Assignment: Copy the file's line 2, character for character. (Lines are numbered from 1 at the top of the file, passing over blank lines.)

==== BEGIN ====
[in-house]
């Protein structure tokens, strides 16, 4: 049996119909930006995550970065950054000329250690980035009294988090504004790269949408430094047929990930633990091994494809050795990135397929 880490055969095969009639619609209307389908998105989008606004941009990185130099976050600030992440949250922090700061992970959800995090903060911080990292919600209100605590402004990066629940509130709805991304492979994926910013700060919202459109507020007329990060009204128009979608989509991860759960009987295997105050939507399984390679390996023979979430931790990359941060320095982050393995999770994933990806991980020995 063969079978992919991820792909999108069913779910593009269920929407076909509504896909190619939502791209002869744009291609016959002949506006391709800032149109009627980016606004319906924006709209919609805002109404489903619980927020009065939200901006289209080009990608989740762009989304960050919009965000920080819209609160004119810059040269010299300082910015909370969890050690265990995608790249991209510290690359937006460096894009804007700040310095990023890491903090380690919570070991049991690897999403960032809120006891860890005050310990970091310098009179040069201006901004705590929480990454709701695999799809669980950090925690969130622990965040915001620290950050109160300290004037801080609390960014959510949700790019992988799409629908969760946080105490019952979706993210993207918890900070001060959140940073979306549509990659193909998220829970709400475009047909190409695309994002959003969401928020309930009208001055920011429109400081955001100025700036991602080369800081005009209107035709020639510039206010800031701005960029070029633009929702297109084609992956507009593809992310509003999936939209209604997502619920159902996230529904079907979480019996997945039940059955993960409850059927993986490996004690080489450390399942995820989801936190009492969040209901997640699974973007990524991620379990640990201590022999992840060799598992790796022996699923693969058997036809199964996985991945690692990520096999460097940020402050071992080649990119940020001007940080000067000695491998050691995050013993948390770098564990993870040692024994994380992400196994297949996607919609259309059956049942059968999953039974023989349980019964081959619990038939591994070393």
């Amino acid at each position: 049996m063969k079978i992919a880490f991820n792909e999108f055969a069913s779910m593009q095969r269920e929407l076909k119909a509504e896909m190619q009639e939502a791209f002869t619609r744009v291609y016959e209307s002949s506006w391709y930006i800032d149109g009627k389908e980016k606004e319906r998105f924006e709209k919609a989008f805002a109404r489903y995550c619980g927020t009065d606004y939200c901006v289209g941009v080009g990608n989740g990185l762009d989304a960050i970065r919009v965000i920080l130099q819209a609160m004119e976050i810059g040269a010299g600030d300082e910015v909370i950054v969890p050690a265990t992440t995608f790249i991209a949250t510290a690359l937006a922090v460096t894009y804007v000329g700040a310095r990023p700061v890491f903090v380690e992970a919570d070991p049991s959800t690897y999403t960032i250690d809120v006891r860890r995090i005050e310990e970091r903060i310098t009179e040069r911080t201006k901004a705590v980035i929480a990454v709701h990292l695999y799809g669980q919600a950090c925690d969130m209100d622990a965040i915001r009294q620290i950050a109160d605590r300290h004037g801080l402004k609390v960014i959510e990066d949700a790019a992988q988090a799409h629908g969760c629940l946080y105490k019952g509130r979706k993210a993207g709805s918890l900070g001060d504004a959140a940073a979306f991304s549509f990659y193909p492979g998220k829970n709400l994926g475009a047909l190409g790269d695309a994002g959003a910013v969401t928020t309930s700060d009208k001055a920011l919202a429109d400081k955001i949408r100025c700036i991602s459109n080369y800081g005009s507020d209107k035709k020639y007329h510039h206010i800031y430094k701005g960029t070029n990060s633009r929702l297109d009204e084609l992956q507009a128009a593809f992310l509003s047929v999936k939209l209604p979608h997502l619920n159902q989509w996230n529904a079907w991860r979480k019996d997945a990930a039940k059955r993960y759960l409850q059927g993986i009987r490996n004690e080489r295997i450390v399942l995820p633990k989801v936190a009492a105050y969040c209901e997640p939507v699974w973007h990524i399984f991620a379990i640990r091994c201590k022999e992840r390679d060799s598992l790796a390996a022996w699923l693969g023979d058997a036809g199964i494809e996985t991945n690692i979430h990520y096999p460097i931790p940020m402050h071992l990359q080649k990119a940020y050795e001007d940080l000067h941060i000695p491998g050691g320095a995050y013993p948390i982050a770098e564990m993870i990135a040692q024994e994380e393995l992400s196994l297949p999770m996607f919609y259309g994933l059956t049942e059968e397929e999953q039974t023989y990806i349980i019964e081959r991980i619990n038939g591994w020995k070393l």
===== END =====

């Protein structure tokens, strides 16, 4: 049996119909930006995550970065950054000329250690980035009294988090504004790269949408430094047929990930633990091994494809050795990135397929 880490055969095969009639619609209307389908998105989008606004941009990185130099976050600030992440949250922090700061992970959800995090903060911080990292919600209100605590402004990066629940509130709805991304492979994926910013700060919202459109507020007329990060009204128009979608989509991860759960009987295997105050939507399984390679390996023979979430931790990359941060320095982050393995999770994933990806991980020995 063969079978992919991820792909999108069913779910593009269920929407076909509504896909190619939502791209002869744009291609016959002949506006391709800032149109009627980016606004319906924006709209919609805002109404489903619980927020009065939200901006289209080009990608989740762009989304960050919009965000920080819209609160004119810059040269010299300082910015909370969890050690265990995608790249991209510290690359937006460096894009804007700040310095990023890491903090380690919570070991049991690897999403960032809120006891860890005050310990970091310098009179040069201006901004705590929480990454709701695999799809669980950090925690969130622990965040915001620290950050109160300290004037801080609390960014959510949700790019992988799409629908969760946080105490019952979706993210993207918890900070001060959140940073979306549509990659193909998220829970709400475009047909190409695309994002959003969401928020309930009208001055920011429109400081955001100025700036991602080369800081005009209107035709020639510039206010800031701005960029070029633009929702297109084609992956507009593809992310509003999936939209209604997502619920159902996230529904079907979480019996997945039940059955993960409850059927993986490996004690080489450390399942995820989801936190009492969040209901997640699974973007990524991620379990640990201590022999992840060799598992790796022996699923693969058997036809199964996985991945690692990520096999460097940020402050071992080649990119940020001007940080000067000695491998050691995050013993948390770098564990993870040692024994994380992400196994297949996607919609259309059956049942059968999953039974023989349980019964081959619990038939591994070393």